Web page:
Auditing the implementation of the Chest Pain Pathway in the emergency department to improve quality care of patients with possible cardiac chest pain

Josephine Sau Fan Chow, Raju Asalam, Rohan Rajaratnam



In 2011, the NSW Ministry of Health in Australia introduced the Chest Pain Pathway in all Emergency Departments (EDs) to ensure a minimum standard of care for patients presenting with chest pain. The aim is to audit the records of chest pain patients in regard to compliance with elements of an overarching Chest Pain Pathway. The purpose is to determine if regular audit and feedback improves Pathway compliance.



Three quarterly quality audits were conducted, followed by annual audits in the subsequent two years on the utilisation of the Chest Pain Pathway, using a locally designed tool. Five performance standards were used to measure the essential elements of the Chest Pain Evaluation Project including Patient Presentation, History Taking, Physical Examination, Risk Stratification and Management.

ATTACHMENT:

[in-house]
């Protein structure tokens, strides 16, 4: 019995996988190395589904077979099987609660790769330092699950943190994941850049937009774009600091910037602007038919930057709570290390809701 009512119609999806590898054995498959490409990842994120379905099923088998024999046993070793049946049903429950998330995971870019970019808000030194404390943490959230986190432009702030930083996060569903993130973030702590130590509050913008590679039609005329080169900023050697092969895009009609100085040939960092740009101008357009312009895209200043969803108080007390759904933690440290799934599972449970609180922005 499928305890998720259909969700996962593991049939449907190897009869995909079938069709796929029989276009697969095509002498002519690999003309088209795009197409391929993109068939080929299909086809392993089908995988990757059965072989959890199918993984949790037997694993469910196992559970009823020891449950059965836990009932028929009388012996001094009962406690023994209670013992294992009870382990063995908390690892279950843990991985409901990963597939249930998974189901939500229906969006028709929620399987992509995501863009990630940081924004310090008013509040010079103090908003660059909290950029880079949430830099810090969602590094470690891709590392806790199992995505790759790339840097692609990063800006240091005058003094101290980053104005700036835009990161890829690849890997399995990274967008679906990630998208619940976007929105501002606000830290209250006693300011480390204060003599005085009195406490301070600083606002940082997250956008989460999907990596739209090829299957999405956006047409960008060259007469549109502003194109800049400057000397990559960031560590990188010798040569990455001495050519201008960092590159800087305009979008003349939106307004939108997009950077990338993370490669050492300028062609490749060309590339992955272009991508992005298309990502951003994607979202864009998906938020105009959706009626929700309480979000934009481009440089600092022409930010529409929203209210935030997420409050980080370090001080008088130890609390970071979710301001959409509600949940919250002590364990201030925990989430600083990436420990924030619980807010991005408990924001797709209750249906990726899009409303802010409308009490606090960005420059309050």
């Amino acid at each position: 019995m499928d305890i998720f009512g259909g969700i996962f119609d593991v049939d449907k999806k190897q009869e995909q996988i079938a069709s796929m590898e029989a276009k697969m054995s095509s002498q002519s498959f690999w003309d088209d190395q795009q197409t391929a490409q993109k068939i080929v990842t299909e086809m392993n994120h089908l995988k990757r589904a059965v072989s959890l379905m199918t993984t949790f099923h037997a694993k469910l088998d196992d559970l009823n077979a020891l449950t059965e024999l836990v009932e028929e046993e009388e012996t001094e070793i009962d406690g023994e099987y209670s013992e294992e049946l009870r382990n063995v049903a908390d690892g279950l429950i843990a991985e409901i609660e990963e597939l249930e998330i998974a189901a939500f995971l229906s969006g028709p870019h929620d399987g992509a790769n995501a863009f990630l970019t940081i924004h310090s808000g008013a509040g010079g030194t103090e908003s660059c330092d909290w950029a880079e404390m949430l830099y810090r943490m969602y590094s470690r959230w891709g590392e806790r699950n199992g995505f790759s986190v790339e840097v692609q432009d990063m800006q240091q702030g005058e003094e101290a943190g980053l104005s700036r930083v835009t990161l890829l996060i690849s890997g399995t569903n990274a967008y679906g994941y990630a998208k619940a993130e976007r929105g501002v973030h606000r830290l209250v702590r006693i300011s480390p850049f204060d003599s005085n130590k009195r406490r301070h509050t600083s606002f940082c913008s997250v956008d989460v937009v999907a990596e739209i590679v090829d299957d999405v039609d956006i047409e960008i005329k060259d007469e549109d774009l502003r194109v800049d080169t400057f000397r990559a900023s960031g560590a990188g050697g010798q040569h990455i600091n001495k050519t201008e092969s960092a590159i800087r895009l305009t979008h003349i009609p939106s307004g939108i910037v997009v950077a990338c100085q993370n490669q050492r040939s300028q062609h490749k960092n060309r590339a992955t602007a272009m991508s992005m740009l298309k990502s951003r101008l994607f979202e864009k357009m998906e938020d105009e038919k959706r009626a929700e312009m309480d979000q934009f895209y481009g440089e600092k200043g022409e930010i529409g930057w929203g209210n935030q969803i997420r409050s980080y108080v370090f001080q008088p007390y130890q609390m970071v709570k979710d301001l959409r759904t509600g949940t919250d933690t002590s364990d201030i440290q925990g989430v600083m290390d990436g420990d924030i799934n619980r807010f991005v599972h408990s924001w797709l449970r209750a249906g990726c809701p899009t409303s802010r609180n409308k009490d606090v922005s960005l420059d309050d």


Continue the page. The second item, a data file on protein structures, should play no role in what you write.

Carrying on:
Over 500 files were audited across 5 facilities.  Patient Presentation which included appropriate triages category, triage to vital signs and ECG within 10 minutes showed improved compliance by 74%. Compliance also significantly improved in risk stratification and management. These improvements continued a year after the initial audits were undertaken and processes were introduced specific to each facility.  This has resulted in significant productivity improvement over the 12-month period.  A small improvement of 0.1 average bed days (144 mins) in 2014 was achieved compared to the pre chest pain audit period which translated to a productive improvement (saving) of $136,672.00.  However, the audit results were slightly worsened in April 2015, 12 months from the previous audits.



Regular audit and feedback, using a locally developed audit tool, improved compliance with the mandated Chest Pain Evaluation Project.  There was reported improvement in associated EDs length of stay reductions which may incur cost savings.


Chest pain; pathway; audit

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